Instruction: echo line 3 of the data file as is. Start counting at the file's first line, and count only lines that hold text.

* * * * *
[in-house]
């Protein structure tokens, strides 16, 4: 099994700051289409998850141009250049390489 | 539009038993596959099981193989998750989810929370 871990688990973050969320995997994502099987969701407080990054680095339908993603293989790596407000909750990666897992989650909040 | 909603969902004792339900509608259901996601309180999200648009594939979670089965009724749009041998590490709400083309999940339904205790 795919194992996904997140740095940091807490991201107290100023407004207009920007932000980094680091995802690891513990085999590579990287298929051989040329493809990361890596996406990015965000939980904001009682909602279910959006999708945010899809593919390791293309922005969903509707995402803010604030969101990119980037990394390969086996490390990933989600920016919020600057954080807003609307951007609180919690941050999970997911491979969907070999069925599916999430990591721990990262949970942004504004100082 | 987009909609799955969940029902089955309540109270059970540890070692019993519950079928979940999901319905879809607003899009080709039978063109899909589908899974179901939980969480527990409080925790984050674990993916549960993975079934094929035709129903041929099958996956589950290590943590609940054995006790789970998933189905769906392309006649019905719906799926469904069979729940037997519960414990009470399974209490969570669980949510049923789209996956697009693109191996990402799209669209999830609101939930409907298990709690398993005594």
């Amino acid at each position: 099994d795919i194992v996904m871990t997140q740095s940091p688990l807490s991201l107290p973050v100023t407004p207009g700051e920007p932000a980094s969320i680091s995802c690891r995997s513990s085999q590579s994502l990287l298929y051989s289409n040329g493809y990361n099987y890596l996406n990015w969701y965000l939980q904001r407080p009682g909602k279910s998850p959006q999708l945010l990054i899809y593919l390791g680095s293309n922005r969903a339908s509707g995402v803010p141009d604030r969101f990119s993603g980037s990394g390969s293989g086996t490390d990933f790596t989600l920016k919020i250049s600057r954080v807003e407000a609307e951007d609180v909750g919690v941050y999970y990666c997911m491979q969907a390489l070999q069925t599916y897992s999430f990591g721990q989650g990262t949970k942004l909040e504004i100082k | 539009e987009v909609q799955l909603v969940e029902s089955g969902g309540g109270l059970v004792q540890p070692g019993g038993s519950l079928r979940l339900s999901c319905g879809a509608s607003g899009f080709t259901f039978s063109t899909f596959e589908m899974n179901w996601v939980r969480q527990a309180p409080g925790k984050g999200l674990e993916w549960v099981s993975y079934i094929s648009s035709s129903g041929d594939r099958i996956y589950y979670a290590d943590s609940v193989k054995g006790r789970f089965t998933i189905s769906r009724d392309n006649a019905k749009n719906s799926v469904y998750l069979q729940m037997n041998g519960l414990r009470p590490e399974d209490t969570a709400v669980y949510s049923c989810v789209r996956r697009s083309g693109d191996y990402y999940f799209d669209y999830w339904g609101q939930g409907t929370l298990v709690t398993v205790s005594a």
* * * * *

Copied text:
């Amino acid at each position: 099994d795919i194992v996904m871990t997140q740095s940091p688990l807490s991201l107290p973050v100023t407004p207009g700051e920007p932000a980094s969320i680091s995802c690891r995997s513990s085999q590579s994502l990287l298929y051989s289409n040329g493809y990361n099987y890596l996406n990015w969701y965000l939980q904001r407080p009682g909602k279910s998850p959006q999708l945010l990054i899809y593919l390791g680095s293309n922005r969903a339908s509707g995402v803010p141009d604030r969101f990119s993603g980037s990394g390969s293989g086996t490390d990933f790596t989600l920016k919020i250049s600057r954080v807003e407000a609307e951007d609180v909750g919690v941050y999970y990666c997911m491979q969907a390489l070999q069925t599916y897992s999430f990591g721990q989650g990262t949970k942004l909040e504004i100082k | 539009e987009v909609q799955l909603v969940e029902s089955g969902g309540g109270l059970v004792q540890p070692g019993g038993s519950l079928r979940l339900s999901c319905g879809a509608s607003g899009f080709t259901f039978s063109t899909f596959e589908m899974n179901w996601v939980r969480q527990a309180p409080g925790k984050g999200l674990e993916w549960v099981s993975y079934i094929s648009s035709s129903g041929d594939r099958i996956y589950y979670a290590d943590s609940v193989k054995g006790r789970f089965t998933i189905s769906r009724d392309n006649a019905k749009n719906s799926v469904y998750l069979q729940m037997n041998g519960l414990r009470p590490e399974d209490t969570a709400v669980y949510s049923c989810v789209r996956r697009s083309g693109d191996y990402y999940f799209d669209y999830w339904g609101q939930g409907t929370l298990v709690t398993v205790s005594a």